"The use of these data allows Amazon to focus on the sale of the best-selling products, and this marginalizes third-party sellers and caps their ability to grow," she said.
A decision is expected next year. If Amazon is found to have broken E.U. laws, it could be forced to change its business practices in Europe and could also be fined up to 10% of its annual global revenue, or $28 billion based on 2019 numbers. But such cases can drag on for years of appeals, and they can also be dropped.
Vestager also announced an ongoing investigation into whether Amazon unfairly defaults to products sold by vendors that use Amazon's warehouse and shipping services. The probe looks at whether the company illegally prioritizes those products in its "buy box," the featured spot on the right side of an Amazon page that its customers typically use to purchase an item.
European regulators have been particularly aggressive in targeting Amazon's tactics with third-party sellers. In July 2019, the Bundeskartellamt, the German competition agency, announced Amazon agreed to implement changes in the way it deals with those sellers after an eight-month investigation into the company. The settlement requires Amazon to offer third-party sellers 30 days notice before suspending their accounts. The agency said the deal also "significantly reduced" restrictions sellers faced with regard to making public statements about their business relations with Amazon, something that had required Amazon's prior written approval.
Vestager has been in office for six years, a stretch during which she has pursued U.S. tech giants for their trade practices, often more aggressively than her U.S. counterparts. The companies at times have complained that they were being targeted simply because they were American. Vestager has said they were targeted because they were abusing their market power, not because they were American.
The result has been that Europe has sometimes functioned as the lead regulator for U.S. tech companies, since the market power of its 448 million residents also shapes business practices beyond European borders. The European Commission, the executive arm of the European Union, plans to announce sweeping proposals for regulation of the digital economy next month.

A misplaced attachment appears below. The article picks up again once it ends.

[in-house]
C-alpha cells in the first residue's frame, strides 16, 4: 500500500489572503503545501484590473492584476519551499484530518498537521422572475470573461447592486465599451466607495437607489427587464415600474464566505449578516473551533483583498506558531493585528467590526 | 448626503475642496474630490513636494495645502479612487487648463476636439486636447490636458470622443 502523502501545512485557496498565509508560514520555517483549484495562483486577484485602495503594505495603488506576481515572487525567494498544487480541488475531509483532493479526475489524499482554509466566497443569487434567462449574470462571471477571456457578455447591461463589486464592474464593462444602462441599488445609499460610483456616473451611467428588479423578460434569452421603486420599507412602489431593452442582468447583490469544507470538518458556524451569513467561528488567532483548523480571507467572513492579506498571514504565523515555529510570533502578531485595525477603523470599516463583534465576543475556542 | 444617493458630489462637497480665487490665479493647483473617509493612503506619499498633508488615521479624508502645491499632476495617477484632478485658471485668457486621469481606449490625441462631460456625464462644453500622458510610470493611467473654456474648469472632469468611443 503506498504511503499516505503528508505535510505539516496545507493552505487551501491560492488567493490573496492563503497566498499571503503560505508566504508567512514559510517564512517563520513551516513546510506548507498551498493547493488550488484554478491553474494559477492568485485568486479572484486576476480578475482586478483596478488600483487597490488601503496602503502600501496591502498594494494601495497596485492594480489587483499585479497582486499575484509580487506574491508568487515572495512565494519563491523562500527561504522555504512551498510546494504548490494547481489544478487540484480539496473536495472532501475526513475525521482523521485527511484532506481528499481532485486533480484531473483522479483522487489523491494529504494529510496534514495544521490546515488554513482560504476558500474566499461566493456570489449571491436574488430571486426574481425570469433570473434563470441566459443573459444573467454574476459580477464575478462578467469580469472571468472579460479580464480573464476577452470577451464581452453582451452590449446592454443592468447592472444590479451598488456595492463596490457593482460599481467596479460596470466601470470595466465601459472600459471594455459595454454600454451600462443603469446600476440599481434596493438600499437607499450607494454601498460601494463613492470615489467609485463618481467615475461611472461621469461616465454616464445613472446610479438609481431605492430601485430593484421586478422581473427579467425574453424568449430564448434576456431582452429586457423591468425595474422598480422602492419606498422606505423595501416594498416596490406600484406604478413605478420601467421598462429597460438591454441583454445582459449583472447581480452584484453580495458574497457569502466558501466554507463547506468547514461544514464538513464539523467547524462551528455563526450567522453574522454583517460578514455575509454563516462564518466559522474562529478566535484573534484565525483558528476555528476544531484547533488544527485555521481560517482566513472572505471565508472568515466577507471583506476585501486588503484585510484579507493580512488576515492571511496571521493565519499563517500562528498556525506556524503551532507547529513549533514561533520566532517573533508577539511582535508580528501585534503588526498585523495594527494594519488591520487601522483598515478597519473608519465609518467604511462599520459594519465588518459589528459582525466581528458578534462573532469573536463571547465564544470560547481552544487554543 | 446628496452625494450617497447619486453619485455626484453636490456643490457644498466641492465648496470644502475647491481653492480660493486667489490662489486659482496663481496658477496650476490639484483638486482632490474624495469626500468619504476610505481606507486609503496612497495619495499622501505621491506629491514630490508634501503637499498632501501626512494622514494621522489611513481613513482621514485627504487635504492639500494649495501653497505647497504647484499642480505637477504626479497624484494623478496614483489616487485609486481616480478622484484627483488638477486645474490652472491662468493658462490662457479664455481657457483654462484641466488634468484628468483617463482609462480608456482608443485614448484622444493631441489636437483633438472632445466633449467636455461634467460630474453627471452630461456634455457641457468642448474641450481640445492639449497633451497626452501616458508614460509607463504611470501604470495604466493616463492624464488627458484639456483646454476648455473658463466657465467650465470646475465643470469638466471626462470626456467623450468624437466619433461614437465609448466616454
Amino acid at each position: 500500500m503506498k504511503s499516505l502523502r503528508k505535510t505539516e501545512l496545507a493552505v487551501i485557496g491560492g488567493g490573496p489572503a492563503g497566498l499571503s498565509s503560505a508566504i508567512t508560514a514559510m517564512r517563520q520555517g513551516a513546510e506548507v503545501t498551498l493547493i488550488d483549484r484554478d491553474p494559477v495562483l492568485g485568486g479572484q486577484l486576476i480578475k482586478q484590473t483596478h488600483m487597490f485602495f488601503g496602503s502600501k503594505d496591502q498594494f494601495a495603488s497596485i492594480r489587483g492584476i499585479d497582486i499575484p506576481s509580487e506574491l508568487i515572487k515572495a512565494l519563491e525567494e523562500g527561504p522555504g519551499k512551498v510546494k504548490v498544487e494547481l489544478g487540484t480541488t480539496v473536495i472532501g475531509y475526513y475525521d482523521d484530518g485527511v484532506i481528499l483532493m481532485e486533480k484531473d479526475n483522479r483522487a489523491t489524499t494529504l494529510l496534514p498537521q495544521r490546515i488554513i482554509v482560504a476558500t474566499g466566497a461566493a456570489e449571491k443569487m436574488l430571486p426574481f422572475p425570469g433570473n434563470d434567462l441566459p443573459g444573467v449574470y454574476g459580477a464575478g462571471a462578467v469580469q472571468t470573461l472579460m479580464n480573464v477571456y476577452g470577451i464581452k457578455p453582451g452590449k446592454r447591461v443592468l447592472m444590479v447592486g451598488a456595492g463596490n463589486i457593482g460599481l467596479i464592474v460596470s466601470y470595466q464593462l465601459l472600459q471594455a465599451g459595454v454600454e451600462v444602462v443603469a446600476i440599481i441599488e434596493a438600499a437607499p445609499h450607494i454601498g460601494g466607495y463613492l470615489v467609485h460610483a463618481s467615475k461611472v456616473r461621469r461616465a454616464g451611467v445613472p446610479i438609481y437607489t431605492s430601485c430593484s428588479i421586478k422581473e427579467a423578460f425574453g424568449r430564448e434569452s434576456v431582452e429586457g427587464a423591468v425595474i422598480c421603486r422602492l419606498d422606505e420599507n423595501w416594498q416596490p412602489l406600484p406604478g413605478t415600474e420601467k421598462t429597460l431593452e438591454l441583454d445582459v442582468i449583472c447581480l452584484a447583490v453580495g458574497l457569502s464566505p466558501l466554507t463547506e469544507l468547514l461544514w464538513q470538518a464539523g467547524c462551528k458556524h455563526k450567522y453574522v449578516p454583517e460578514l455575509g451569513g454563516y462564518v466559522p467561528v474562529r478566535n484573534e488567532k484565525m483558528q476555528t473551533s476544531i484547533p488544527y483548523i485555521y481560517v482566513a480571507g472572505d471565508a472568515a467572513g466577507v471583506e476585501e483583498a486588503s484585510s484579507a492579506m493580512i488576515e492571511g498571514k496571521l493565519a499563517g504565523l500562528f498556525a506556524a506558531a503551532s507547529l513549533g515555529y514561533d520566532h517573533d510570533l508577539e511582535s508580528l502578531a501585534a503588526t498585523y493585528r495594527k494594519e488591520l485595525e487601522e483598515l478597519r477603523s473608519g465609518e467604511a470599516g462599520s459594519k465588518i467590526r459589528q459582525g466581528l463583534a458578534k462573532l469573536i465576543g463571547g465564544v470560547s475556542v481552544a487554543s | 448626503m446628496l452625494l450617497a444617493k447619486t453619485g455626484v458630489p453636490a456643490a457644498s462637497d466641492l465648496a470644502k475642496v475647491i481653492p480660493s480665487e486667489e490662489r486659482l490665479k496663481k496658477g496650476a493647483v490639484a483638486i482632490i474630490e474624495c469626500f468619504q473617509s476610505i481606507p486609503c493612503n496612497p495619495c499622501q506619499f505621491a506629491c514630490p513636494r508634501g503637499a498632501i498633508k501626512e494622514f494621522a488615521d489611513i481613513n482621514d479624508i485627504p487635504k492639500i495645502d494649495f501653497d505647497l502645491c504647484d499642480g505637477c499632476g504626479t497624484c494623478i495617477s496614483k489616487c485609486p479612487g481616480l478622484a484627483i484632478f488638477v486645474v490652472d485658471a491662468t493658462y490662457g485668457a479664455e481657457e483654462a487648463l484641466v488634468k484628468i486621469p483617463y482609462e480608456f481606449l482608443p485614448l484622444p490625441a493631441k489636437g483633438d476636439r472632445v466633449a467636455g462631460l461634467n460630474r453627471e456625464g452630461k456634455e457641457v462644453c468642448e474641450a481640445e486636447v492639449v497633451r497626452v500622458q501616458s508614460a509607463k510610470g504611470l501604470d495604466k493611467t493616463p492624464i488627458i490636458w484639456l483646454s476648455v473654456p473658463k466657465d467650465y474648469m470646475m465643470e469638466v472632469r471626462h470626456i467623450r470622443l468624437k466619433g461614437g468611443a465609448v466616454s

But Vestager's track record on enforcement has been mixed. A $15 billion back-tax case against Apple was overturned by an E.U. court in July, and Vestager is appealing. Other cases against Google are still winding through courts.
U.S. regulators have also grown more aggressive in recent years, filing antitrust charges against Google last month over its search practices. That more skeptical attitude toward the power of big tech companies is expected to continue under Biden.
And U.S. lawmakers have stepped up oversight of Amazon, as well. Three months after the July tech hearing, congressional investigators accused the company, along with Apple, Facebook and Google, of engaging in anti-competitive, monopoly-style tactics, calling for sweeping changes to federal laws so that government regulators can rein in the power of tech giants. Specifically, the congressional report recommends a significant overhaul of the federal government's antitrust powers, including making it illegal for a company such as Amazon to give their own products advantages in their online marketplaces. Amazon defended its practices in a blog post at the time and called the economic theories behind the House investigators' proposals "fringe notions."
The Washington Post